Front Matter

Front Matter Page


July 30, 2014

Prepared By

Mike Callaghan1

Executive Summary

  • Evenhandedness is a cornerstone for a cooperative institution like the Fund. It directly impacts the legitimacy of the Fund and the effectiveness of its surveillance.

  • There are significant, and often long-standing, perceptions that the Fund is not even-handed. Although many perceptions do not relate directly to surveillance, they can influence behavior, including the receptiveness of countries to, and thus the effectiveness of, Fund advice.

  • This review does identify instances of differences in surveillance across countries. Yet, these differences alone may not be evidence of actual lack of evenhandedness.

  • Actual evenhandedness should be assessed on the “inputs” to surveillance or the way surveillance is conducted. In particular, all decisions in the surveillance process (such as decisions over resources deployed, issues to be covered, the depth of the analysis, the policy advice provided, and how the advice is to be presented) should be free from bias, and based on sound, robust and objective considerations. The “outcomes” from surveillance, namely the actual policy assessments and advice in Fund reports and the way they are presented, will differ if surveillance is tailored to country circumstances.

  • Applying this conceptual framework, the differences in surveillance across countries identified in this review can be grouped into three categories:

    • ➣ Differences in the approach—or “inputs”—to surveillance that reflect the appropriate tailoring to country circumstances.

    • ➣ Occasional differences that are not well-justified. While there is not a systematic difference in treatment across countries or country groups, these inconsistencies are problematic, can contribute to perceptions of a lack of evenhandedness and should be addressed.

    • ➣ Pockets of systematic differences in treatment across country groups that represent a lack of evenhandedness (e.g., less rigorous surveillance for program countries, minimal reporting on the response to past Fund advice for advanced economies; a steep reduction in resources from functional departments for surveillance for emerging markets and low-income countries, and the main multilateral surveillance products paying little attention to developing countries. However, these latter two aspects could be explained by a risk-based approach to surveillance).

  • Importantly, this review did not find evidence of a pervasive lack of evenhandedness in surveillance. However, even small instances of a lack of evenhandedness can have significance given that there remain well entrenched perceptions that the Fund is not even-handed. Because of the significance of evenhandedness to the effectiveness of surveillance, and the ongoing existence of these perceptions, the Fund should take extra measures, not only to strengthen evenhandedness, but also to demonstrate that it is doing so.

  • Recommendations to strengthen evenhandedness include:

    1. Clarify what is meant by being even-handed, including providing more explanation in the staff guidance note on surveillance.

    2. Provide more explanation in Article IV reports on how surveillance has been tailored to country circumstances and why the approach and advice differs from that offered to other countries that appear to be facing similar circumstances. This would also encourage greater use of cross-country comparisons, something which is currently limited. This would be facilitated if policy topics were periodically selected—such as fiscal policy or pension reform—and the handling of the issue in the Article IV consultations for a number of countries was examined in thematic papers.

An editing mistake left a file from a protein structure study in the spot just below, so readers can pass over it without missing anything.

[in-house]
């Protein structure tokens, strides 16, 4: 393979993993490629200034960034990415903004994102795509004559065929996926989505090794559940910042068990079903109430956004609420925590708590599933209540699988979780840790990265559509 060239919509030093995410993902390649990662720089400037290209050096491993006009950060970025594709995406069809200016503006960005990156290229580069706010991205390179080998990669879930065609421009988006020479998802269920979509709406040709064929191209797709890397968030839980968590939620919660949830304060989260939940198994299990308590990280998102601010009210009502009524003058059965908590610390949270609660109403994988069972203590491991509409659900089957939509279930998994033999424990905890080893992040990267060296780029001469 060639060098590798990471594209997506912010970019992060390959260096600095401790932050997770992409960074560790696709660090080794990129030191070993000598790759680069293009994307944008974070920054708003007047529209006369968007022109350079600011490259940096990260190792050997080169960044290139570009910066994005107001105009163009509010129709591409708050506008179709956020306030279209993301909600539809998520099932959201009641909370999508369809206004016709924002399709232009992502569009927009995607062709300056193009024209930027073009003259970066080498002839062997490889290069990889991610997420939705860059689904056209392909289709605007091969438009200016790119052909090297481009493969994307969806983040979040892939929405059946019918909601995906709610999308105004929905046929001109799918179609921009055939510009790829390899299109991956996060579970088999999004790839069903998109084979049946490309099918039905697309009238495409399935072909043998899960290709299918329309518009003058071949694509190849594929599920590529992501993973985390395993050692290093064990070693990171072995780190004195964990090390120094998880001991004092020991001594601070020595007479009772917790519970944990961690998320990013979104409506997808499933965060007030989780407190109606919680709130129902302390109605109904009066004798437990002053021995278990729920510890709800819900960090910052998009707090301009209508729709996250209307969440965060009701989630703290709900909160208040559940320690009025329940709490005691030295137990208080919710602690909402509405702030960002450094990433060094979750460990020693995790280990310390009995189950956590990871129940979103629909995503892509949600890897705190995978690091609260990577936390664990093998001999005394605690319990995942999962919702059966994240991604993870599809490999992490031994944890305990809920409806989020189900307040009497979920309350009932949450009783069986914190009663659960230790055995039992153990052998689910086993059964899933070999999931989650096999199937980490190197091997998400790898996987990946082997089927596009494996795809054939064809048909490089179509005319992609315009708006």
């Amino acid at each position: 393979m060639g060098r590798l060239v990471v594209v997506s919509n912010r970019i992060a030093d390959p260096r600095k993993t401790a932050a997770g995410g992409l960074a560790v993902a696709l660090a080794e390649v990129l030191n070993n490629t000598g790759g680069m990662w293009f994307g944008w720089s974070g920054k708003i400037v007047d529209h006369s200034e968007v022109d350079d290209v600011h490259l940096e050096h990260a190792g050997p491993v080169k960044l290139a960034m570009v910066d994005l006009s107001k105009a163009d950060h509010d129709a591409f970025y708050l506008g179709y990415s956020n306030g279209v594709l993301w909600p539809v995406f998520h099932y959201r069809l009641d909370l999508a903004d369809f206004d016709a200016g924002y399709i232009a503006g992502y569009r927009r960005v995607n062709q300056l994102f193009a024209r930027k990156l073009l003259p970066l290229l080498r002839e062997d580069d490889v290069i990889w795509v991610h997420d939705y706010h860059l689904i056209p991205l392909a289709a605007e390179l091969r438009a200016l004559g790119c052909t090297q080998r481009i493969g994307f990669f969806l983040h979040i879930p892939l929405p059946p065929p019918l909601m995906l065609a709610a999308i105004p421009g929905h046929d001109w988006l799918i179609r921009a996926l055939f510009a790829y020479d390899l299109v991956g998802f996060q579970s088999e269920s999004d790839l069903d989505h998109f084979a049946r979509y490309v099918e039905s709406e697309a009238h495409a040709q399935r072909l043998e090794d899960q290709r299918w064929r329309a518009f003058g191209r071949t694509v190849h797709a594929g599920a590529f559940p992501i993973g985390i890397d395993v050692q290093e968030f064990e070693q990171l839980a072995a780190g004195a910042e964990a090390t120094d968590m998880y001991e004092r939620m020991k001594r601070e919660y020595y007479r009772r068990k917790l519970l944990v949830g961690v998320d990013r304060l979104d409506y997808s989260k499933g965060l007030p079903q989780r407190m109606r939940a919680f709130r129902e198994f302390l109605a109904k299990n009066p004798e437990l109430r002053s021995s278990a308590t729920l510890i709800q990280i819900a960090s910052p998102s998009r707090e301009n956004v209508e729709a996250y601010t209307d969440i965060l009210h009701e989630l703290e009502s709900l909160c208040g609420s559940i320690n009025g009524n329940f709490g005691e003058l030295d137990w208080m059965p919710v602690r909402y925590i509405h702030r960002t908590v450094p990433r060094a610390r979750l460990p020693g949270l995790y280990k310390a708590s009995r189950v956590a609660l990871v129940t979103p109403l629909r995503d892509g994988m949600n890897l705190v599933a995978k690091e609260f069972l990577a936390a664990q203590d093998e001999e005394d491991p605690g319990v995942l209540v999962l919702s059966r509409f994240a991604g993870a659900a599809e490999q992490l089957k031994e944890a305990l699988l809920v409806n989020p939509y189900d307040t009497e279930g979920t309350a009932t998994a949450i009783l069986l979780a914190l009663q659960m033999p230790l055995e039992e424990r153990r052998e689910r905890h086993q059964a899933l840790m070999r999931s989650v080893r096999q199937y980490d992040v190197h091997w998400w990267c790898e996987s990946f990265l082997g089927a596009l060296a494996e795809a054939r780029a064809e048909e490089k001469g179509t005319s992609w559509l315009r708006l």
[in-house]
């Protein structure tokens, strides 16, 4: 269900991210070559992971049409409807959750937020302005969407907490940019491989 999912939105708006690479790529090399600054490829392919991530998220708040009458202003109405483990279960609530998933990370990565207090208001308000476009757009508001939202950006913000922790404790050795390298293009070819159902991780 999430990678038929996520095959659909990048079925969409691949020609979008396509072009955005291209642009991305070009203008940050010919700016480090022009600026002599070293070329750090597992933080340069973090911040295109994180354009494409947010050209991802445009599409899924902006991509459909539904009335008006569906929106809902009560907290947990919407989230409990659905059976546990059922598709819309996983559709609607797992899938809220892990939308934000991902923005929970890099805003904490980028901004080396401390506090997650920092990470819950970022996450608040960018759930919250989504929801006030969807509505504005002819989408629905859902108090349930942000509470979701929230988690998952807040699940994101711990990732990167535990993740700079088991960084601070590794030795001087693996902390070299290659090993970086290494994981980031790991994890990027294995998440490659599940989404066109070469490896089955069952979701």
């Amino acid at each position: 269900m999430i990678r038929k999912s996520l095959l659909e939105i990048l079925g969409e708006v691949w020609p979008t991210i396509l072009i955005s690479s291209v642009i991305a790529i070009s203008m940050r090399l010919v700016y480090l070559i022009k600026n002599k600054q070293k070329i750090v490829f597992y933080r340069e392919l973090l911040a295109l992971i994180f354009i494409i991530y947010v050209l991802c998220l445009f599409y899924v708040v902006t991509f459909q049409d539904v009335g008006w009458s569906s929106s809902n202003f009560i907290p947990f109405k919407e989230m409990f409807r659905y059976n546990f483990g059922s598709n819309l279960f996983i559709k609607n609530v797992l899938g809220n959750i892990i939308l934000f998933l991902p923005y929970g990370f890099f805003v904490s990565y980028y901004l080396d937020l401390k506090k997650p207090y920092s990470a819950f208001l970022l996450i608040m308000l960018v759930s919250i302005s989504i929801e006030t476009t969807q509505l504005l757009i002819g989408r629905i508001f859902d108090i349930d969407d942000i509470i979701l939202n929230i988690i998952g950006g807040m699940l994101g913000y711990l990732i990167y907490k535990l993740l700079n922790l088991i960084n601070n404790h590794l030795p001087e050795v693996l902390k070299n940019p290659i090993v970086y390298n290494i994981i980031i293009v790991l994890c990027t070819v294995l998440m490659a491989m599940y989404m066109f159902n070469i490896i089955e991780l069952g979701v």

3. All reviewing mechanisms within the Fund—senior staff in area departments, reviewing departments, Management and the Executive Board—have a significant role in ensuring evenhandedness. They must be vigilant in this regard and their role should be highlighted.

    4. Concerns over a lack of evenhandedness—be it by country authorities, Executive Directors, staff or other stakeholders—should be raised and addressed in a transparent and well-substantiated manner. Staff should prepare a periodic report on evenhandedness for the Executive Board. Further to Recommendation 3, the first periodic report should outline the respective roles of Management, staff and the Executive Board in helping to ensure evenhandedness in surveillance.




  • A. What Does it Mean to be Even-Handed in Surveillance?

  • B. Assessing Evenhandedness Should Focus on “Inputs” to Surveillance

  • C. Is Inconsistency in Surveillance a Lack of Evenhandedness?

  • D. Why Is Being Even-Handed Important?


  • A. Perceptions Are Mixed

  • B. Improvements Were Noted

  • C. Examples of Perceived Lack of Evenhandedness


  • A. Coverage and Consistency of Surveillance

  • B. Number and Experience of Staff on Country Teams

  • C. Structure and Presentation of Article IV Reports

  • D. Tone and Candor of Reports


  • A. Recommendation 1

  • B. Recommendation 2

  • C. Recommendation 3

  • D. Recommendation 4


  • 1. Article IV Reports Reviewed

  • 2. Is there a Bias in the Fund’s Growth Forecasts?

  • 3. Staff Hours Spent on Surveillance


Lowy Institute for International Policy. This paper represents the views of the author and does not necessarily represent IMF views or IMF policy. The views expressed herein should be attributed to the author and not to the IMF, its Executive Board, or its management.

2014 Triennial Surveillance Review - External Study - Evenhandedness and Fund Surveillance
Author: International Monetary Fund